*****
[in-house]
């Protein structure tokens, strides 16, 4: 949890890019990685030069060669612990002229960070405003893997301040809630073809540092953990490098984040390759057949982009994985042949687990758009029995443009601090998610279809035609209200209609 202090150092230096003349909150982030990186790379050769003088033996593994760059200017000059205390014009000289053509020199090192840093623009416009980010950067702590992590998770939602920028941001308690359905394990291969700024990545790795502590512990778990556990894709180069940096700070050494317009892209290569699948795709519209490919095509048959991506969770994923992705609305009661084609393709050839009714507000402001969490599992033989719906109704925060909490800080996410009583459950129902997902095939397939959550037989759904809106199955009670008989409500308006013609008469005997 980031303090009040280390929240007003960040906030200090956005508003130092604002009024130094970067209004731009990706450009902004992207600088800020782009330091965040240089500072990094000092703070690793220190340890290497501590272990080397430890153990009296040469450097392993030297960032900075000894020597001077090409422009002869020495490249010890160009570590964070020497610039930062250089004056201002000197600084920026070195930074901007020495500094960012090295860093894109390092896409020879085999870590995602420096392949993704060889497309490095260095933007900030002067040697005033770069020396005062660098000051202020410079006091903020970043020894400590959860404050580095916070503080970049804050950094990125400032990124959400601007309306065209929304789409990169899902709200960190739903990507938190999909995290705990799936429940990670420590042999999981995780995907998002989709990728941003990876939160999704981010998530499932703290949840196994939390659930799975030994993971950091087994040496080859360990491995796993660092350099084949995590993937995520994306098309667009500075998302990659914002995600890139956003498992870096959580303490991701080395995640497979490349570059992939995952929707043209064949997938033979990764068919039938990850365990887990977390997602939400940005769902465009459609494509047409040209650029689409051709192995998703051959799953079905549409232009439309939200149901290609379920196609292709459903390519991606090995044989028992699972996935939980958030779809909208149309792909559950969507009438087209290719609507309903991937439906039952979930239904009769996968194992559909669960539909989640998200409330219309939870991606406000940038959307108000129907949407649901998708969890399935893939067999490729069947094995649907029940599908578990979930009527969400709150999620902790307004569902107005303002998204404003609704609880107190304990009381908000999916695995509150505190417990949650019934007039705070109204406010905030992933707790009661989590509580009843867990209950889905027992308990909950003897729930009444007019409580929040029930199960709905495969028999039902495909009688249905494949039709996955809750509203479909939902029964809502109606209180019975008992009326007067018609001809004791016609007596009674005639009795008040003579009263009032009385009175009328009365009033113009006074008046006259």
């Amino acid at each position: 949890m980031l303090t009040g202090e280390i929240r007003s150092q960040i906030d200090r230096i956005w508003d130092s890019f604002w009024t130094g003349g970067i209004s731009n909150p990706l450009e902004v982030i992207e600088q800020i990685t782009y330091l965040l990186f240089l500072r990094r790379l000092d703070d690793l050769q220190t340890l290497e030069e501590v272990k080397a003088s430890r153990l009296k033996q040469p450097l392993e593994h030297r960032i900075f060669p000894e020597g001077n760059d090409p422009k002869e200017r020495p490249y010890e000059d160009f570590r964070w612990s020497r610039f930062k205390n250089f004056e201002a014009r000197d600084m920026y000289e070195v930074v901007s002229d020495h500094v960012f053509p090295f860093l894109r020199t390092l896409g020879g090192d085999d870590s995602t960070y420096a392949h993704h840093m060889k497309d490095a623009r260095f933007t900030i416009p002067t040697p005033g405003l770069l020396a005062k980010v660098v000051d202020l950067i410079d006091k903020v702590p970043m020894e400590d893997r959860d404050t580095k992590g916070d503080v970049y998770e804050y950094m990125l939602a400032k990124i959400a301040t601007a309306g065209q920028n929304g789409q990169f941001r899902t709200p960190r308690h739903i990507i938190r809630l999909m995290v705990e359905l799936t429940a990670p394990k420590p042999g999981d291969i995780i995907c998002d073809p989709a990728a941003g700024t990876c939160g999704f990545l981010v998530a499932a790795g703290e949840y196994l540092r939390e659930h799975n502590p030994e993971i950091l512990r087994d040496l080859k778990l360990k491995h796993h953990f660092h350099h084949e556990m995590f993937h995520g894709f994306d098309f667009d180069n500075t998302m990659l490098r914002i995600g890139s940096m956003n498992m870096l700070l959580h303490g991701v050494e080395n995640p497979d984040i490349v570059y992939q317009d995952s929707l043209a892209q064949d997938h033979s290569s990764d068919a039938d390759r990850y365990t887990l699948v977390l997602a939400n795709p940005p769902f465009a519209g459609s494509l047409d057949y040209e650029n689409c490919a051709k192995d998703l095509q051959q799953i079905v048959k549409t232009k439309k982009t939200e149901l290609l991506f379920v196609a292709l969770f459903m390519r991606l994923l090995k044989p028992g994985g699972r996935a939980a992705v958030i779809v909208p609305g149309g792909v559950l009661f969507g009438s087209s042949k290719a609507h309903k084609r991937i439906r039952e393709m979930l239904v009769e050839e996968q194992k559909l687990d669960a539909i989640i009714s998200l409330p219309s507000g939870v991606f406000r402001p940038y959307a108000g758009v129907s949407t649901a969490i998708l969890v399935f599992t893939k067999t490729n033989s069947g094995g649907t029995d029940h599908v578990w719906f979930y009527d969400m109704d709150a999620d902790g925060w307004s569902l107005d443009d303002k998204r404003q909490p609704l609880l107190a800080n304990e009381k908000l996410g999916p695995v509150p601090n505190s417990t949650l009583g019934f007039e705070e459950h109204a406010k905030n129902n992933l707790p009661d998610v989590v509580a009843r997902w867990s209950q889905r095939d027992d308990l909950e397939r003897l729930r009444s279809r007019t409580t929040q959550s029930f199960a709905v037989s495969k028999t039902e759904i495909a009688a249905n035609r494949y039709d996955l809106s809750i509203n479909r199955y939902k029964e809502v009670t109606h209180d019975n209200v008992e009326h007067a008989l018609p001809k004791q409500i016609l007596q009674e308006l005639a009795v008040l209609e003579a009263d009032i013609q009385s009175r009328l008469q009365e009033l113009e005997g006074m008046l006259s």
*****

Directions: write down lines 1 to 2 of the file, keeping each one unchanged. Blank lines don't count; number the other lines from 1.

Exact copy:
[in-house]
């Protein structure tokens, strides 16, 4: 949890890019990685030069060669612990002229960070405003893997301040809630073809540092953990490098984040390759057949982009994985042949687990758009029995443009601090998610279809035609209200209609 202090150092230096003349909150982030990186790379050769003088033996593994760059200017000059205390014009000289053509020199090192840093623009416009980010950067702590992590998770939602920028941001308690359905394990291969700024990545790795502590512990778990556990894709180069940096700070050494317009892209290569699948795709519209490919095509048959991506969770994923992705609305009661084609393709050839009714507000402001969490599992033989719906109704925060909490800080996410009583459950129902997902095939397939959550037989759904809106199955009670008989409500308006013609008469005997 980031303090009040280390929240007003960040906030200090956005508003130092604002009024130094970067209004731009990706450009902004992207600088800020782009330091965040240089500072990094000092703070690793220190340890290497501590272990080397430890153990009296040469450097392993030297960032900075000894020597001077090409422009002869020495490249010890160009570590964070020497610039930062250089004056201002000197600084920026070195930074901007020495500094960012090295860093894109390092896409020879085999870590995602420096392949993704060889497309490095260095933007900030002067040697005033770069020396005062660098000051202020410079006091903020970043020894400590959860404050580095916070503080970049804050950094990125400032990124959400601007309306065209929304789409990169899902709200960190739903990507938190999909995290705990799936429940990670420590042999999981995780995907998002989709990728941003990876939160999704981010998530499932703290949840196994939390659930799975030994993971950091087994040496080859360990491995796993660092350099084949995590993937995520994306098309667009500075998302990659914002995600890139956003498992870096959580303490991701080395995640497979490349570059992939995952929707043209064949997938033979990764068919039938990850365990887990977390997602939400940005769902465009459609494509047409040209650029689409051709192995998703051959799953079905549409232009439309939200149901290609379920196609292709459903390519991606090995044989028992699972996935939980958030779809909208149309792909559950969507009438087209290719609507309903991937439906039952979930239904009769996968194992559909669960539909989640998200409330219309939870991606406000940038959307108000129907949407649901998708969890399935893939067999490729069947094995649907029940599908578990979930009527969400709150999620902790307004569902107005303002998204404003609704609880107190304990009381908000999916695995509150505190417990949650019934007039705070109204406010905030992933707790009661989590509580009843867990209950889905027992308990909950003897729930009444007019409580929040029930199960709905495969028999039902495909009688249905494949039709996955809750509203479909939902029964809502109606209180019975008992009326007067018609001809004791016609007596009674005639009795008040003579009263009032009385009175009328009365009033113009006074008046006259």